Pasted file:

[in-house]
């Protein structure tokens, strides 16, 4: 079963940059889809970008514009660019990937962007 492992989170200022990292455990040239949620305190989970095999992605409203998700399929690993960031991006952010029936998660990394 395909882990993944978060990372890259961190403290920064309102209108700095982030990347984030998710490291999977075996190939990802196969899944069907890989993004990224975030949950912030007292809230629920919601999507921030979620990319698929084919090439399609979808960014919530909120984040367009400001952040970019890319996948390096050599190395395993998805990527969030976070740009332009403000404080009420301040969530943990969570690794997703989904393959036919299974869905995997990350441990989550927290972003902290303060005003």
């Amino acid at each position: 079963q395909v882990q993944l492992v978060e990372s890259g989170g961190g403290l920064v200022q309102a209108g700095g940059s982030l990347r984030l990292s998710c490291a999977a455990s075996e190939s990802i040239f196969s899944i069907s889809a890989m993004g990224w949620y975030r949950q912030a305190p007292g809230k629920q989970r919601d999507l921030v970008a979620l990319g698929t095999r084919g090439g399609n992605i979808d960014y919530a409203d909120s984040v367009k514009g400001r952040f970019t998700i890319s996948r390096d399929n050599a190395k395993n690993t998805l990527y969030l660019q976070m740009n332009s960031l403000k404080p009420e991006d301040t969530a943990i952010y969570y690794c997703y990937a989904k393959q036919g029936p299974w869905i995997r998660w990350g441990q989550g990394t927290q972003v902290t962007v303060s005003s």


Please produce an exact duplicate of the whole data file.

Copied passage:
[in-house]
């Protein structure tokens, strides 16, 4: 079963940059889809970008514009660019990937962007 492992989170200022990292455990040239949620305190989970095999992605409203998700399929690993960031991006952010029936998660990394 395909882990993944978060990372890259961190403290920064309102209108700095982030990347984030998710490291999977075996190939990802196969899944069907890989993004990224975030949950912030007292809230629920919601999507921030979620990319698929084919090439399609979808960014919530909120984040367009400001952040970019890319996948390096050599190395395993998805990527969030976070740009332009403000404080009420301040969530943990969570690794997703989904393959036919299974869905995997990350441990989550927290972003902290303060005003």
């Amino acid at each position: 079963q395909v882990q993944l492992v978060e990372s890259g989170g961190g403290l920064v200022q309102a209108g700095g940059s982030l990347r984030l990292s998710c490291a999977a455990s075996e190939s990802i040239f196969s899944i069907s889809a890989m993004g990224w949620y975030r949950q912030a305190p007292g809230k629920q989970r919601d999507l921030v970008a979620l990319g698929t095999r084919g090439g399609n992605i979808d960014y919530a409203d909120s984040v367009k514009g400001r952040f970019t998700i890319s996948r390096d399929n050599a190395k395993n690993t998805l990527y969030l660019q976070m740009n332009s960031l403000k404080p009420e991006d301040t969530a943990i952010y969570y690794c997703y990937a989904k393959q036919g029936p299974w869905i995997r998660w990350g441990q989550g990394t927290q972003v902290t962007v303060s005003s």